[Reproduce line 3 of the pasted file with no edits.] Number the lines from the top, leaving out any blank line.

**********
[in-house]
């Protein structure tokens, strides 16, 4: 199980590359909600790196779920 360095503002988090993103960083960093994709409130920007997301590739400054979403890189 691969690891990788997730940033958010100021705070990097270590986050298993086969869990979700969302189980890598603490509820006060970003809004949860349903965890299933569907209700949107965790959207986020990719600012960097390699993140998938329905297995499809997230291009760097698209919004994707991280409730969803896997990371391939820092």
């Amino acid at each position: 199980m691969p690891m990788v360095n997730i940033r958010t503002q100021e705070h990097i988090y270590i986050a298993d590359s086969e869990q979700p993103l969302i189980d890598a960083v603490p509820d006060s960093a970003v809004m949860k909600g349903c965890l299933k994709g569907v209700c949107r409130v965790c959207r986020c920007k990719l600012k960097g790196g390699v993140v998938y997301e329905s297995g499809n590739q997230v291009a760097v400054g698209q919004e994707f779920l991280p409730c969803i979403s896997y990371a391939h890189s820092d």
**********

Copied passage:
């Amino acid at each position: 199980m691969p690891m990788v360095n997730i940033r958010t503002q100021e705070h990097i988090y270590i986050a298993d590359s086969e869990q979700p993103l969302i189980d890598a960083v603490p509820d006060s960093a970003v809004m949860k909600g349903c965890l299933k994709g569907v209700c949107r409130v965790c959207r986020c920007k990719l600012k960097g790196g390699v993140v998938y997301e329905s297995g499809n590739q997230v291009a760097v400054g698209q919004e994707f779920l991280p409730c969803i979403s896997y990371a391939h890189s820092d």